Call Redialed: Alison Fraser: "Squeamish" by Aaron Mark, All For One Theater
After providing coverage for Aaron Mark's two previous plays Empanada Loca & Another Medea, I'm so excited to get the inside scoop on his third psychological horror play, Squeamish, in this new interview with the show's star, two-time Tony nominee Alison Fraser! Alison & Aaron have known each other for several years now, so it's rather exciting to hear about their collaboration and find out how Alison prepares herself every night for this darkly twisted adventure!
Squeamish is the tale of an Upper West Side psychoanalyst, a long-time recovering alcoholic whose bloody quest for personal balance begins when she finds herself in the South Plains of Texas, off her meds, after her nephew's suicide.
Squeamish, produced by All For One Theater, will play The Beckett Theatre at Theatre Row (410 West 42nd Street) from October 6-November 11. Click here for tickets!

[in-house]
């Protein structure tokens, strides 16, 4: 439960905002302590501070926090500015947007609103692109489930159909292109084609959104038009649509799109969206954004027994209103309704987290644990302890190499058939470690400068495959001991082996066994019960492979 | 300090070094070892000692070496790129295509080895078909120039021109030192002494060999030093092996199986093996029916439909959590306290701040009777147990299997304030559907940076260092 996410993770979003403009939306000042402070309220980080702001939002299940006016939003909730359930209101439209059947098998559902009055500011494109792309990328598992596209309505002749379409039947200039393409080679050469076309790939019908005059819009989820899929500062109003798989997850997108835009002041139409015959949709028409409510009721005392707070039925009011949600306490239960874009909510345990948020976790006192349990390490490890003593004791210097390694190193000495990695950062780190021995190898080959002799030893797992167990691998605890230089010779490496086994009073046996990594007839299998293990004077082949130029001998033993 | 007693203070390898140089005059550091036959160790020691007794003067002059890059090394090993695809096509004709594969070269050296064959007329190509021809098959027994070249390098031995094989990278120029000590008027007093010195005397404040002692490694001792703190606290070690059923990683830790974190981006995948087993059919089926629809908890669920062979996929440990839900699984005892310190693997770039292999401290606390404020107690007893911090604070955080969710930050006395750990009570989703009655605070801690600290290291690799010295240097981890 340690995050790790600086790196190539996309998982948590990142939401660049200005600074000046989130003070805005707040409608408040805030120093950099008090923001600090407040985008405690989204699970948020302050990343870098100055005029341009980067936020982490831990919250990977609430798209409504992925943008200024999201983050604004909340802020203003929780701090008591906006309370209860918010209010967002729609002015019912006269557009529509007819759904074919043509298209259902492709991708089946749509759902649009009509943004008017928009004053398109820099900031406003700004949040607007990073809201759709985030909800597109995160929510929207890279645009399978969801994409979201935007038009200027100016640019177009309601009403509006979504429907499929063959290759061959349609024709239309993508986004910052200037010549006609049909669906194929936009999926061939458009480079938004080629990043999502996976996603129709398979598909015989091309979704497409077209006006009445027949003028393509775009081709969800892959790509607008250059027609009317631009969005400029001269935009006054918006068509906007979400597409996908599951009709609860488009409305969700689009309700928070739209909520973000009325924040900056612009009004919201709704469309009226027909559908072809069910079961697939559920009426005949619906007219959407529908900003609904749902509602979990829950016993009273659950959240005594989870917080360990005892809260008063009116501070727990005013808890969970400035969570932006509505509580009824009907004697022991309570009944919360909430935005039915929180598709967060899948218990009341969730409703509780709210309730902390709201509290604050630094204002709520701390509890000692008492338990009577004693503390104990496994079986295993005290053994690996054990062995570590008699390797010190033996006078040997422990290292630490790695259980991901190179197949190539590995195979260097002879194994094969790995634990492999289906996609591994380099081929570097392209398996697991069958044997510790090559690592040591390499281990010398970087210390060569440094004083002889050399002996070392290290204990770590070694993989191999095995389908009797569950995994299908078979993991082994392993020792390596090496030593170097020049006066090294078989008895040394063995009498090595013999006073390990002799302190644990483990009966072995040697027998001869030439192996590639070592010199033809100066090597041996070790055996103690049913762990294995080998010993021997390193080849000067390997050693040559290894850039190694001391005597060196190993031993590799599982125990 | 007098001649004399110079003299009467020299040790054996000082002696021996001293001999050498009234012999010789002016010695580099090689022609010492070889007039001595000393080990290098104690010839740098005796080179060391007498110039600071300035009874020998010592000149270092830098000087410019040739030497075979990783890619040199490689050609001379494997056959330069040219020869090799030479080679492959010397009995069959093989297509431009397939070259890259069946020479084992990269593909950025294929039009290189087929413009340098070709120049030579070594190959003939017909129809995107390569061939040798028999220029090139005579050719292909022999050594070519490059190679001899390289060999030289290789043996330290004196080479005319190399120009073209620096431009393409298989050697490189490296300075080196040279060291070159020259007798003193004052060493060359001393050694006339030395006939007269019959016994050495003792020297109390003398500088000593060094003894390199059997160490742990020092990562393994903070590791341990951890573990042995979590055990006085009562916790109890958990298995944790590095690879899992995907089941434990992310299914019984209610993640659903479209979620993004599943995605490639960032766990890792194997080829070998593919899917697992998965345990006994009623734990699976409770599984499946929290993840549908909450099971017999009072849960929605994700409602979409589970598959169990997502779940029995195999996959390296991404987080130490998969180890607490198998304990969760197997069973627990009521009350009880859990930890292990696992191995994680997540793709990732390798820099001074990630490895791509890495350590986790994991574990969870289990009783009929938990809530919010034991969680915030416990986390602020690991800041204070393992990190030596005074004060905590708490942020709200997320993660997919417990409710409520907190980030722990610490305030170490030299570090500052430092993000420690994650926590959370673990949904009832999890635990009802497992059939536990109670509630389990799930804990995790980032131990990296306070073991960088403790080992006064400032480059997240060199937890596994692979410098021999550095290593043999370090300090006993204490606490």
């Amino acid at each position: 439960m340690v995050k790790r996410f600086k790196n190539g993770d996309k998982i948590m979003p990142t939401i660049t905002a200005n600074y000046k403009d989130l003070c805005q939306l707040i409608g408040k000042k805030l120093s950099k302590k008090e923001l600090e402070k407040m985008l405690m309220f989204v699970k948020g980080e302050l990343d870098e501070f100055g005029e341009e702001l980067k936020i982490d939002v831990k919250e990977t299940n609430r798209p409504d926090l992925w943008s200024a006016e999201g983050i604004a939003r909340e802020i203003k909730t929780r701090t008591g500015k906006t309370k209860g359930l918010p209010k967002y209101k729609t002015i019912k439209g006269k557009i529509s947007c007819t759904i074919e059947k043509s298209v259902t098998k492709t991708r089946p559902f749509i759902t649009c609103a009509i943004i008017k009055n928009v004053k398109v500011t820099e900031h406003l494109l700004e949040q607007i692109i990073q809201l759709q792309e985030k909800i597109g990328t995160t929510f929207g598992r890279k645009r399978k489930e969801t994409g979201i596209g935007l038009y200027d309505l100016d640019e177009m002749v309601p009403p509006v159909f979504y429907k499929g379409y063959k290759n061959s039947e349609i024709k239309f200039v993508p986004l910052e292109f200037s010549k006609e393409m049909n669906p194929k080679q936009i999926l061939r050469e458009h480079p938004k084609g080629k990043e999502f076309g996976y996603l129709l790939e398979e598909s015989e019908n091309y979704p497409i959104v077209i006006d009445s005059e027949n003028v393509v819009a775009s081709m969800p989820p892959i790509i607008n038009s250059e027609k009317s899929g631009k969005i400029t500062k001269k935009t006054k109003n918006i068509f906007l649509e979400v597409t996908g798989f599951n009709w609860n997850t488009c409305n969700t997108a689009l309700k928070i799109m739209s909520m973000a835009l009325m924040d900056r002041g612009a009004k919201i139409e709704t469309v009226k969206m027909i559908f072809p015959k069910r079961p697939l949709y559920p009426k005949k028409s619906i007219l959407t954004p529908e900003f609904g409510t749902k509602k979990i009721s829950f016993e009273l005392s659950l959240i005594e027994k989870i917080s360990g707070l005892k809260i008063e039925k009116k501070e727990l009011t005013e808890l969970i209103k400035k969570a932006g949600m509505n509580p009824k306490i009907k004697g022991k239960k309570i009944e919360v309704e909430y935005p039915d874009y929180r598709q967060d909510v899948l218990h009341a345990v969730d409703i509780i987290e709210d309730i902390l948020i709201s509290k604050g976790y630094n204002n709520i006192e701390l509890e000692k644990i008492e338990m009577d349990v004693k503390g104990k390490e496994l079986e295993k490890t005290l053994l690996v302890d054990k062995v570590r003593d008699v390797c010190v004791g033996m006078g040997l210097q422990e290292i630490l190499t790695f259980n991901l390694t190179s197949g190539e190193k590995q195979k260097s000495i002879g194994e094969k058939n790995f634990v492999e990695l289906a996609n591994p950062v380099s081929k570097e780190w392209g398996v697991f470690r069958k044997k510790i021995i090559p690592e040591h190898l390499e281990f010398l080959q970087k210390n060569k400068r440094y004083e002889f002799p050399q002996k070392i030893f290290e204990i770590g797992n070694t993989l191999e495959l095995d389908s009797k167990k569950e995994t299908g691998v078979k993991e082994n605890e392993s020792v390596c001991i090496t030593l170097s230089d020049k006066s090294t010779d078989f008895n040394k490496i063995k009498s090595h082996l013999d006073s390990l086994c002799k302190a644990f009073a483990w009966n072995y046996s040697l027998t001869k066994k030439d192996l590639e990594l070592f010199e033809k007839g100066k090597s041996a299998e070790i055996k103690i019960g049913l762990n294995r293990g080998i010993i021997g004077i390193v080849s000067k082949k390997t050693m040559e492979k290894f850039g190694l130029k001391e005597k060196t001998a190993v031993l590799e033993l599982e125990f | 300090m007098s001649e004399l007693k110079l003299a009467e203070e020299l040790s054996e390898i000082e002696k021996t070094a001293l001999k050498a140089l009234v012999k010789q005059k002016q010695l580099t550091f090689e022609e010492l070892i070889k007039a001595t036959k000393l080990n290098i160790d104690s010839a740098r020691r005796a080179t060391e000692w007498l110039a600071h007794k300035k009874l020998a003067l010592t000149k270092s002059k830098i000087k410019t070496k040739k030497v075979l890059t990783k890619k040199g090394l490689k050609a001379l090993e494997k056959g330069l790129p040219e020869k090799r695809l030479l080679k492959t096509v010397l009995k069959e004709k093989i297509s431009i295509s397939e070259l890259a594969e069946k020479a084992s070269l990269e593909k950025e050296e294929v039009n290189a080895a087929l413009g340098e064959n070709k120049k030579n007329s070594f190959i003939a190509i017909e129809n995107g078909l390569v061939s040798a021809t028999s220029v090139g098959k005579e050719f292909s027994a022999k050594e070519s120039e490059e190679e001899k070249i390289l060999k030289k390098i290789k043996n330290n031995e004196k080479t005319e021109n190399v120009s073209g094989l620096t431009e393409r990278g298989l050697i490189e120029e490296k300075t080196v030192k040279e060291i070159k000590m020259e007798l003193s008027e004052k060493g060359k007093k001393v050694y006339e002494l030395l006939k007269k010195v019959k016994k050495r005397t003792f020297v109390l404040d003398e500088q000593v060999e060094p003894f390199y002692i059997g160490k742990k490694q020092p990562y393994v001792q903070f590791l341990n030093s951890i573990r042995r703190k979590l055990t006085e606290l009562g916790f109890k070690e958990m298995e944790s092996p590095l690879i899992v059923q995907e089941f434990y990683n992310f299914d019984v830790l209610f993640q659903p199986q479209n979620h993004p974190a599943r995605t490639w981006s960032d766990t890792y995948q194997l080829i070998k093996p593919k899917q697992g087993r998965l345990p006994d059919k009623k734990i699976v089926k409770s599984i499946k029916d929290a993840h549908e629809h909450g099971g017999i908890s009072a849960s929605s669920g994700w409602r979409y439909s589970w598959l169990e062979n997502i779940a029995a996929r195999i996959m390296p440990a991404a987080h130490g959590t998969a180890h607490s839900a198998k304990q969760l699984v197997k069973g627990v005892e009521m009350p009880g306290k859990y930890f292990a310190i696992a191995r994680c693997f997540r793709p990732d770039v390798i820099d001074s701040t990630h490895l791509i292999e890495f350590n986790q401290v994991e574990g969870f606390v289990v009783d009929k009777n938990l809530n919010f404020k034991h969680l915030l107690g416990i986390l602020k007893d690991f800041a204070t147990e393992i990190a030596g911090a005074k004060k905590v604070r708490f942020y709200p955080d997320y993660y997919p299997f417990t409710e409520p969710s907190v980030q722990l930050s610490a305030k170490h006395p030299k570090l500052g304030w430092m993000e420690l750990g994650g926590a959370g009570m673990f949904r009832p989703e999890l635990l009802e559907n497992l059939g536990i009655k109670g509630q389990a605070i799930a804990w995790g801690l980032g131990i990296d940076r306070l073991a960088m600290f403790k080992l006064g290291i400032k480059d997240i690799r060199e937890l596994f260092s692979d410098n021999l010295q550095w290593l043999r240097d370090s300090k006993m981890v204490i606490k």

1. You are currently starring in All For One Theater's production of Aaron Mark's psychological horror play Squeamish. First, how did you and Aaron come to know each other? What does it feel like to have a role written specifically for you? Aaron and I met when he was assistant directing a reading that I was doing. I believe he was 18 or 19. Five years after this reading he contacted me about a part he had written for me in an excellent little indie film called Commentary he was directing. I read the script, and immediately fell madly in love with his writing. I accepted the role, and have continued to work with him ever since. Having a role written for you is a huge honor of course, and I have been incredibly lucky to have worked on many original plays and musicals for some of the greatest writers around. When you are involved in the creation of a piece, naturally pieces of you end up in the finished product, but my artistic connection with Aaron is very deep. He obviously sees something intriguing in me because he has written five pieces, all of them quite dark, specifically for me. One was very much inspired by a jarring incident in my life -- Deer - a wonderfully funny and scary play about the crazed deer that tried to commit suicide on my car. It's being produced around the country now, and has been published by Dramatists Play Service. Now, thanks to #TheTwistedMindOfAaronMark (yes I came up with that hashtag and he likes it) the deer did not die in vain-now he belongs to the ages. And as for having had Aaron write the astonishing Squeamish for me? He's plumbing depths I had no idea I possessed. It’s thrilling, and more than a little frightening. He saw that in me?